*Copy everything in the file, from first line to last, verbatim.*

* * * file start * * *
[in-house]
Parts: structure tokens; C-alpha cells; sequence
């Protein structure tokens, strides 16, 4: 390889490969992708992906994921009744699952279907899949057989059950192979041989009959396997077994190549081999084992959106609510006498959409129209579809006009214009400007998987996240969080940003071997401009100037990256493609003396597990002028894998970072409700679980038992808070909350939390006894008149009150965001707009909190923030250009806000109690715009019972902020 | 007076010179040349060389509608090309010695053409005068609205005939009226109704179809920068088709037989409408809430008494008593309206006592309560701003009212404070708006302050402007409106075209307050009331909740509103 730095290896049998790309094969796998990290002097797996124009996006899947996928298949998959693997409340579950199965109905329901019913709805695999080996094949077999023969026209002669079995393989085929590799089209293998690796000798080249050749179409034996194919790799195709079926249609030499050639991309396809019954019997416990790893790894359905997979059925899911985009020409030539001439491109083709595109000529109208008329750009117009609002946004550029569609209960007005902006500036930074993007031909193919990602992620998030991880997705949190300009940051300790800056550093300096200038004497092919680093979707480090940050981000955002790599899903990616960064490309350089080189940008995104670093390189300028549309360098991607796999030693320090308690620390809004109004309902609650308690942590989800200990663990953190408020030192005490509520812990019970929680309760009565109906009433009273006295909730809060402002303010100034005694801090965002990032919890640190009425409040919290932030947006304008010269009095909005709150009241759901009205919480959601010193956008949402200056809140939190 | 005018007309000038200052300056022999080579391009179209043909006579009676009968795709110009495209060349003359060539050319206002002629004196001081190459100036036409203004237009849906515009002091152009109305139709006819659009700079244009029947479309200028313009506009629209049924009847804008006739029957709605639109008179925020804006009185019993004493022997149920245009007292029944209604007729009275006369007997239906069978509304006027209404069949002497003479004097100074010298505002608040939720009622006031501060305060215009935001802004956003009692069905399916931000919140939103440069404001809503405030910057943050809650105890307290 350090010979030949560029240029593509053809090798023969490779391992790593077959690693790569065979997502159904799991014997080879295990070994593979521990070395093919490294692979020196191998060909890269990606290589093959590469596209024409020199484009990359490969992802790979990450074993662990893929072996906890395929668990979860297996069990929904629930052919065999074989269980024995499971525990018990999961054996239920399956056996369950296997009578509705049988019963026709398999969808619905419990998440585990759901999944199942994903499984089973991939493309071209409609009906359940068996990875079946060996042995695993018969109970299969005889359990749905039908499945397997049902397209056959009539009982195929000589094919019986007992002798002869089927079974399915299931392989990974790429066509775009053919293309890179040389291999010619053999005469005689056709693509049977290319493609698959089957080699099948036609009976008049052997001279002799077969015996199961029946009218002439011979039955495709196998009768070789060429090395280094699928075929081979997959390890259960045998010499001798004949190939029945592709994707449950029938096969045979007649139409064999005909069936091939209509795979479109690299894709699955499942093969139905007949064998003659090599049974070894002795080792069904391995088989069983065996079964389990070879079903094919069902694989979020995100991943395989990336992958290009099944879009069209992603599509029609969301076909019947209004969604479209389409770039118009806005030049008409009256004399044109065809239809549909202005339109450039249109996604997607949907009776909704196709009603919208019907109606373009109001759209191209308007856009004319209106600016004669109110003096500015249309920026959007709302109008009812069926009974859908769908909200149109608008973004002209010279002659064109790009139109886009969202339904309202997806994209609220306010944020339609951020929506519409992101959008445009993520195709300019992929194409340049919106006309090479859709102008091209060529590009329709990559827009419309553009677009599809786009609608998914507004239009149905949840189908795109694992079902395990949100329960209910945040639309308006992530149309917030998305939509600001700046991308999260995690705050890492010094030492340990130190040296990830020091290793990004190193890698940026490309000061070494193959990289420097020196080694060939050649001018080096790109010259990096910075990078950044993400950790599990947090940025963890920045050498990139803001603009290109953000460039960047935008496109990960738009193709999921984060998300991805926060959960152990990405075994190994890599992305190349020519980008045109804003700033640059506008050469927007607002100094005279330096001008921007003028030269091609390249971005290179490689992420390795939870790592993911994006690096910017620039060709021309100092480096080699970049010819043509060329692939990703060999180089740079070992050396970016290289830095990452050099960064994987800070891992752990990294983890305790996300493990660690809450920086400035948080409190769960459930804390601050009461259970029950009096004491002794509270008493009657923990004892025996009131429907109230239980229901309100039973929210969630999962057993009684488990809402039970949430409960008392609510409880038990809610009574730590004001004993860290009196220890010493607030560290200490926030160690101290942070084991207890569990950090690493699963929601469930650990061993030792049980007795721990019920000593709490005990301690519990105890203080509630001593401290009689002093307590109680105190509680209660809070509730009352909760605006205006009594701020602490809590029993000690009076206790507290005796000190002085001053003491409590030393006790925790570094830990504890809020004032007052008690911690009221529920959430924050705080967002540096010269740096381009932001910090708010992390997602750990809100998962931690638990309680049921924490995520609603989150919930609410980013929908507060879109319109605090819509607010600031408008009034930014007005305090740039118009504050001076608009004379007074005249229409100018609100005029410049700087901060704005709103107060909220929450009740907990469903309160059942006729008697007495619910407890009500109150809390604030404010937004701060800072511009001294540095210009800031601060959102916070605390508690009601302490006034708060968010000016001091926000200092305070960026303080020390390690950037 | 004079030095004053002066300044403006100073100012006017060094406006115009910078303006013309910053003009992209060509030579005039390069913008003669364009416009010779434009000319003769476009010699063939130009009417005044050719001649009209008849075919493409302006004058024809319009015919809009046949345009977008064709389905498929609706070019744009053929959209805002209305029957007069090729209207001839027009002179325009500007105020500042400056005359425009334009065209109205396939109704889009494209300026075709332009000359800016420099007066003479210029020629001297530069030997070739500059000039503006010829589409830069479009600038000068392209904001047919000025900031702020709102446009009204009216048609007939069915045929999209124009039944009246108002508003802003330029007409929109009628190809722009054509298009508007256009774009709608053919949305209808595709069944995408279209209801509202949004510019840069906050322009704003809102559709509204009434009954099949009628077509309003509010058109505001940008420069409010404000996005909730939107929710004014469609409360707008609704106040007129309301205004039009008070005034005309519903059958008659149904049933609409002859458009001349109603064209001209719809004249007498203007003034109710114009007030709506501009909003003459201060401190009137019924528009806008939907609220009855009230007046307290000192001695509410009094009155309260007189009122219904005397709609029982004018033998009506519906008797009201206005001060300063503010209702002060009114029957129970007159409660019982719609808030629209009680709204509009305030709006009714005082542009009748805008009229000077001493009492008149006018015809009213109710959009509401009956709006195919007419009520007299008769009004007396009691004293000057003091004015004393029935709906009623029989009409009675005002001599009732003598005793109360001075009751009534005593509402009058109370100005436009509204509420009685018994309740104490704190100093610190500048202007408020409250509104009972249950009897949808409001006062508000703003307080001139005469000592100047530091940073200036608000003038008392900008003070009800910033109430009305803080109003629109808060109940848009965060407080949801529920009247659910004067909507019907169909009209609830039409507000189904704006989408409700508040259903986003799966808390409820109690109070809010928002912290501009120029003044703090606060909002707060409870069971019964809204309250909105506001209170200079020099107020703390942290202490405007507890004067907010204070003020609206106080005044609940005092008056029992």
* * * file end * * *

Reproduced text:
[in-house]
Parts: structure tokens; C-alpha cells; sequence
């Protein structure tokens, strides 16, 4: 390889490969992708992906994921009744699952279907899949057989059950192979041989009959396997077994190549081999084992959106609510006498959409129209579809006009214009400007998987996240969080940003071997401009100037990256493609003396597990002028894998970072409700679980038992808070909350939390006894008149009150965001707009909190923030250009806000109690715009019972902020 | 007076010179040349060389509608090309010695053409005068609205005939009226109704179809920068088709037989409408809430008494008593309206006592309560701003009212404070708006302050402007409106075209307050009331909740509103 730095290896049998790309094969796998990290002097797996124009996006899947996928298949998959693997409340579950199965109905329901019913709805695999080996094949077999023969026209002669079995393989085929590799089209293998690796000798080249050749179409034996194919790799195709079926249609030499050639991309396809019954019997416990790893790894359905997979059925899911985009020409030539001439491109083709595109000529109208008329750009117009609002946004550029569609209960007005902006500036930074993007031909193919990602992620998030991880997705949190300009940051300790800056550093300096200038004497092919680093979707480090940050981000955002790599899903990616960064490309350089080189940008995104670093390189300028549309360098991607796999030693320090308690620390809004109004309902609650308690942590989800200990663990953190408020030192005490509520812990019970929680309760009565109906009433009273006295909730809060402002303010100034005694801090965002990032919890640190009425409040919290932030947006304008010269009095909005709150009241759901009205919480959601010193956008949402200056809140939190 | 005018007309000038200052300056022999080579391009179209043909006579009676009968795709110009495209060349003359060539050319206002002629004196001081190459100036036409203004237009849906515009002091152009109305139709006819659009700079244009029947479309200028313009506009629209049924009847804008006739029957709605639109008179925020804006009185019993004493022997149920245009007292029944209604007729009275006369007997239906069978509304006027209404069949002497003479004097100074010298505002608040939720009622006031501060305060215009935001802004956003009692069905399916931000919140939103440069404001809503405030910057943050809650105890307290 350090010979030949560029240029593509053809090798023969490779391992790593077959690693790569065979997502159904799991014997080879295990070994593979521990070395093919490294692979020196191998060909890269990606290589093959590469596209024409020199484009990359490969992802790979990450074993662990893929072996906890395929668990979860297996069990929904629930052919065999074989269980024995499971525990018990999961054996239920399956056996369950296997009578509705049988019963026709398999969808619905419990998440585990759901999944199942994903499984089973991939493309071209409609009906359940068996990875079946060996042995695993018969109970299969005889359990749905039908499945397997049902397209056959009539009982195929000589094919019986007992002798002869089927079974399915299931392989990974790429066509775009053919293309890179040389291999010619053999005469005689056709693509049977290319493609698959089957080699099948036609009976008049052997001279002799077969015996199961029946009218002439011979039955495709196998009768070789060429090395280094699928075929081979997959390890259960045998010499001798004949190939029945592709994707449950029938096969045979007649139409064999005909069936091939209509795979479109690299894709699955499942093969139905007949064998003659090599049974070894002795080792069904391995088989069983065996079964389990070879079903094919069902694989979020995100991943395989990336992958290009099944879009069209992603599509029609969301076909019947209004969604479209389409770039118009806005030049008409009256004399044109065809239809549909202005339109450039249109996604997607949907009776909704196709009603919208019907109606373009109001759209191209308007856009004319209106600016004669109110003096500015249309920026959007709302109008009812069926009974859908769908909200149109608008973004002209010279002659064109790009139109886009969202339904309202997806994209609220306010944020339609951020929506519409992101959008445009993520195709300019992929194409340049919106006309090479859709102008091209060529590009329709990559827009419309553009677009599809786009609608998914507004239009149905949840189908795109694992079902395990949100329960209910945040639309308006992530149309917030998305939509600001700046991308999260995690705050890492010094030492340990130190040296990830020091290793990004190193890698940026490309000061070494193959990289420097020196080694060939050649001018080096790109010259990096910075990078950044993400950790599990947090940025963890920045050498990139803001603009290109953000460039960047935008496109990960738009193709999921984060998300991805926060959960152990990405075994190994890599992305190349020519980008045109804003700033640059506008050469927007607002100094005279330096001008921007003028030269091609390249971005290179490689992420390795939870790592993911994006690096910017620039060709021309100092480096080699970049010819043509060329692939990703060999180089740079070992050396970016290289830095990452050099960064994987800070891992752990990294983890305790996300493990660690809450920086400035948080409190769960459930804390601050009461259970029950009096004491002794509270008493009657923990004892025996009131429907109230239980229901309100039973929210969630999962057993009684488990809402039970949430409960008392609510409880038990809610009574730590004001004993860290009196220890010493607030560290200490926030160690101290942070084991207890569990950090690493699963929601469930650990061993030792049980007795721990019920000593709490005990301690519990105890203080509630001593401290009689002093307590109680105190509680209660809070509730009352909760605006205006009594701020602490809590029993000690009076206790507290005796000190002085001053003491409590030393006790925790570094830990504890809020004032007052008690911690009221529920959430924050705080967002540096010269740096381009932001910090708010992390997602750990809100998962931690638990309680049921924490995520609603989150919930609410980013929908507060879109319109605090819509607010600031408008009034930014007005305090740039118009504050001076608009004379007074005249229409100018609100005029410049700087901060704005709103107060909220929450009740907990469903309160059942006729008697007495619910407890009500109150809390604030404010937004701060800072511009001294540095210009800031601060959102916070605390508690009601302490006034708060968010000016001091926000200092305070960026303080020390390690950037 | 004079030095004053002066300044403006100073100012006017060094406006115009910078303006013309910053003009992209060509030579005039390069913008003669364009416009010779434009000319003769476009010699063939130009009417005044050719001649009209008849075919493409302006004058024809319009015919809009046949345009977008064709389905498929609706070019744009053929959209805002209305029957007069090729209207001839027009002179325009500007105020500042400056005359425009334009065209109205396939109704889009494209300026075709332009000359800016420099007066003479210029020629001297530069030997070739500059000039503006010829589409830069479009600038000068392209904001047919000025900031702020709102446009009204009216048609007939069915045929999209124009039944009246108002508003802003330029007409929109009628190809722009054509298009508007256009774009709608053919949305209808595709069944995408279209209801509202949004510019840069906050322009704003809102559709509204009434009954099949009628077509309003509010058109505001940008420069409010404000996005909730939107929710004014469609409360707008609704106040007129309301205004039009008070005034005309519903059958008659149904049933609409002859458009001349109603064209001209719809004249007498203007003034109710114009007030709506501009909003003459201060401190009137019924528009806008939907609220009855009230007046307290000192001695509410009094009155309260007189009122219904005397709609029982004018033998009506519906008797009201206005001060300063503010209702002060009114029957129970007159409660019982719609808030629209009680709204509009305030709006009714005082542009009748805008009229000077001493009492008149006018015809009213109710959009509401009956709006195919007419009520007299008769009004007396009691004293000057003091004015004393029935709906009623029989009409009675005002001599009732003598005793109360001075009751009534005593509402009058109370100005436009509204509420009685018994309740104490704190100093610190500048202007408020409250509104009972249950009897949808409001006062508000703003307080001139005469000592100047530091940073200036608000003038008392900008003070009800910033109430009305803080109003629109808060109940848009965060407080949801529920009247659910004067909507019907169909009209609830039409507000189904704006989408409700508040259903986003799966808390409820109690109070809010928002912290501009120029003044703090606060909002707060409870069971019964809204309250909105506001209170200079020099107020703390942290202490405007507890004067907010204070003020609206106080005044609940005092008056029992």